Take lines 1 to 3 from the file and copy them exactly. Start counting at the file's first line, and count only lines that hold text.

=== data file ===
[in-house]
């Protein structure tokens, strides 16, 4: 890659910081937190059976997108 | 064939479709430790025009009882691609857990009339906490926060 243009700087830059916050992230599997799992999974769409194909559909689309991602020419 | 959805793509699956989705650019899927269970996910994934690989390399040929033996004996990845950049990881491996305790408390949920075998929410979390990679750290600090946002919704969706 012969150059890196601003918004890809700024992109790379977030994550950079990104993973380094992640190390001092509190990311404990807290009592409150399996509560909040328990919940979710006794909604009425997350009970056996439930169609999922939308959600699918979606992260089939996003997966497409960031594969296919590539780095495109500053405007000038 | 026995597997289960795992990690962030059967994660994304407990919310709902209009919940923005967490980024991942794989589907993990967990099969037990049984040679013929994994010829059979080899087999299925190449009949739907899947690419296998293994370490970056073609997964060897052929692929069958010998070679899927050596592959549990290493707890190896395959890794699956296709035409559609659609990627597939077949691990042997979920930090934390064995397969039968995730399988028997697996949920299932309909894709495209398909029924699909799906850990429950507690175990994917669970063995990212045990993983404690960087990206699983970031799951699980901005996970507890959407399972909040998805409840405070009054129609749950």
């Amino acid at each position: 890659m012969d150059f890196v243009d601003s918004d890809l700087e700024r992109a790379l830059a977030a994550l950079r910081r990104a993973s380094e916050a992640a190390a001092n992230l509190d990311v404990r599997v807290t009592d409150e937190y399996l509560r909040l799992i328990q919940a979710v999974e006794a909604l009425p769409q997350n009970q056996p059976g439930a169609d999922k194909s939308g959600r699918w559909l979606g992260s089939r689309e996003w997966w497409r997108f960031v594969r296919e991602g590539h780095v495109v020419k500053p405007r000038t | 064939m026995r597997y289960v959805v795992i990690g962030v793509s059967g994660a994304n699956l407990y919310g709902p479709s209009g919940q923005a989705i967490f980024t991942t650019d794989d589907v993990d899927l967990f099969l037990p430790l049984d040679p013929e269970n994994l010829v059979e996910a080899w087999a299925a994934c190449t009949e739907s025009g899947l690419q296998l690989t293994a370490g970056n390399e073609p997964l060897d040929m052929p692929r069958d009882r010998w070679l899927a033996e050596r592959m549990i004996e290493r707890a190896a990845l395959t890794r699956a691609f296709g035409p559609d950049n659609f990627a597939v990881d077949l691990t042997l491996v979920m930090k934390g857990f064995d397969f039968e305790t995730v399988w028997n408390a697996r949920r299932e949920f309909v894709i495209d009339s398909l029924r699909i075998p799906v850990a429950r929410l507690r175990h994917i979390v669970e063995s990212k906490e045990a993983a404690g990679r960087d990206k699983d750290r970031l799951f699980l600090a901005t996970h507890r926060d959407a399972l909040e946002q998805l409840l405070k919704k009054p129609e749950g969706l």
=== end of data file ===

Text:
[in-house]
């Protein structure tokens, strides 16, 4: 890659910081937190059976997108 | 064939479709430790025009009882691609857990009339906490926060 243009700087830059916050992230599997799992999974769409194909559909689309991602020419 | 959805793509699956989705650019899927269970996910994934690989390399040929033996004996990845950049990881491996305790408390949920075998929410979390990679750290600090946002919704969706 012969150059890196601003918004890809700024992109790379977030994550950079990104993973380094992640190390001092509190990311404990807290009592409150399996509560909040328990919940979710006794909604009425997350009970056996439930169609999922939308959600699918979606992260089939996003997966497409960031594969296919590539780095495109500053405007000038 | 026995597997289960795992990690962030059967994660994304407990919310709902209009919940923005967490980024991942794989589907993990967990099969037990049984040679013929994994010829059979080899087999299925190449009949739907899947690419296998293994370490970056073609997964060897052929692929069958010998070679899927050596592959549990290493707890190896395959890794699956296709035409559609659609990627597939077949691990042997979920930090934390064995397969039968995730399988028997697996949920299932309909894709495209398909029924699909799906850990429950507690175990994917669970063995990212045990993983404690960087990206699983970031799951699980901005996970507890959407399972909040998805409840405070009054129609749950």
């Amino acid at each position: 890659m012969d150059f890196v243009d601003s918004d890809l700087e700024r992109a790379l830059a977030a994550l950079r910081r990104a993973s380094e916050a992640a190390a001092n992230l509190d990311v404990r599997v807290t009592d409150e937190y399996l509560r909040l799992i328990q919940a979710v999974e006794a909604l009425p769409q997350n009970q056996p059976g439930a169609d999922k194909s939308g959600r699918w559909l979606g992260s089939r689309e996003w997966w497409r997108f960031v594969r296919e991602g590539h780095v495109v020419k500053p405007r000038t | 064939m026995r597997y289960v959805v795992i990690g962030v793509s059967g994660a994304n699956l407990y919310g709902p479709s209009g919940q923005a989705i967490f980024t991942t650019d794989d589907v993990d899927l967990f099969l037990p430790l049984d040679p013929e269970n994994l010829v059979e996910a080899w087999a299925a994934c190449t009949e739907s025009g899947l690419q296998l690989t293994a370490g970056n390399e073609p997964l060897d040929m052929p692929r069958d009882r010998w070679l899927a033996e050596r592959m549990i004996e290493r707890a190896a990845l395959t890794r699956a691609f296709g035409p559609d950049n659609f990627a597939v990881d077949l691990t042997l491996v979920m930090k934390g857990f064995d397969f039968e305790t995730v399988w028997n408390a697996r949920r299932e949920f309909v894709i495209d009339s398909l029924r699909i075998p799906v850990a429950r929410l507690r175990h994917i979390v669970e063995s990212k906490e045990a993983a404690g990679r960087d990206k699983d750290r970031l799951f699980l600090a901005t996970h507890r926060d959407a399972l909040e946002q998805l409840l405070k919704k009054p129609e749950g969706l």